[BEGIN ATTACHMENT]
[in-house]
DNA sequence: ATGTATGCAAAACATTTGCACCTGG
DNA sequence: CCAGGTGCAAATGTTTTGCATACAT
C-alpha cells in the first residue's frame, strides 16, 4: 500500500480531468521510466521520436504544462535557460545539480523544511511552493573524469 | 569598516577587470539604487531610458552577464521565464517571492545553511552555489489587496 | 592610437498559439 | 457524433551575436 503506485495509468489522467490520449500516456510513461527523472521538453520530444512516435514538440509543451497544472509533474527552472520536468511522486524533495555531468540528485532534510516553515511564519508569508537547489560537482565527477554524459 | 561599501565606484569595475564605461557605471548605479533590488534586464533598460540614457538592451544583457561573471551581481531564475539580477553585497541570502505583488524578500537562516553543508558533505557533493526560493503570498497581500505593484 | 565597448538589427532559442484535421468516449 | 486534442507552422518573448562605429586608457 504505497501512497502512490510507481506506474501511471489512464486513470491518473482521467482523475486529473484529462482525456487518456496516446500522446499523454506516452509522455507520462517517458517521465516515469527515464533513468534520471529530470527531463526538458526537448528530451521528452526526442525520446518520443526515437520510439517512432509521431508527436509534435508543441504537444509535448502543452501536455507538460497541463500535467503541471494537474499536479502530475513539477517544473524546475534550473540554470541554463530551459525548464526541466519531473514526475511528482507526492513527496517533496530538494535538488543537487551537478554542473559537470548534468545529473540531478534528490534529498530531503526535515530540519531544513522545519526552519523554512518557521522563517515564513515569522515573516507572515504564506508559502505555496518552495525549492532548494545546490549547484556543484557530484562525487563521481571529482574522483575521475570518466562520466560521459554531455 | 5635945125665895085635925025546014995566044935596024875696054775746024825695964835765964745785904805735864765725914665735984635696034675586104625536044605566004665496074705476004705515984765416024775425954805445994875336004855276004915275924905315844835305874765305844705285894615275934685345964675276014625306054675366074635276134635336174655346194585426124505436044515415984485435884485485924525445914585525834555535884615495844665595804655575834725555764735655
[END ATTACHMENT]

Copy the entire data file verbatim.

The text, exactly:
[in-house]
DNA sequence: ATGTATGCAAAACATTTGCACCTGG
DNA sequence: CCAGGTGCAAATGTTTTGCATACAT
C-alpha cells in the first residue's frame, strides 16, 4: 500500500480531468521510466521520436504544462535557460545539480523544511511552493573524469 | 569598516577587470539604487531610458552577464521565464517571492545553511552555489489587496 | 592610437498559439 | 457524433551575436 503506485495509468489522467490520449500516456510513461527523472521538453520530444512516435514538440509543451497544472509533474527552472520536468511522486524533495555531468540528485532534510516553515511564519508569508537547489560537482565527477554524459 | 561599501565606484569595475564605461557605471548605479533590488534586464533598460540614457538592451544583457561573471551581481531564475539580477553585497541570502505583488524578500537562516553543508558533505557533493526560493503570498497581500505593484 | 565597448538589427532559442484535421468516449 | 486534442507552422518573448562605429586608457 504505497501512497502512490510507481506506474501511471489512464486513470491518473482521467482523475486529473484529462482525456487518456496516446500522446499523454506516452509522455507520462517517458517521465516515469527515464533513468534520471529530470527531463526538458526537448528530451521528452526526442525520446518520443526515437520510439517512432509521431508527436509534435508543441504537444509535448502543452501536455507538460497541463500535467503541471494537474499536479502530475513539477517544473524546475534550473540554470541554463530551459525548464526541466519531473514526475511528482507526492513527496517533496530538494535538488543537487551537478554542473559537470548534468545529473540531478534528490534529498530531503526535515530540519531544513522545519526552519523554512518557521522563517515564513515569522515573516507572515504564506508559502505555496518552495525549492532548494545546490549547484556543484557530484562525487563521481571529482574522483575521475570518466562520466560521459554531455 | 5635945125665895085635925025546014995566044935596024875696054775746024825695964835765964745785904805735864765725914665735984635696034675586104625536044605566004665496074705476004705515984765416024775425954805445994875336004855276004915275924905315844835305874765305844705285894615275934685345964675276014625306054675366074635276134635336174655346194585426124505436044515415984485435884485485924525445914585525834555535884615495844665595804655575834725555764735655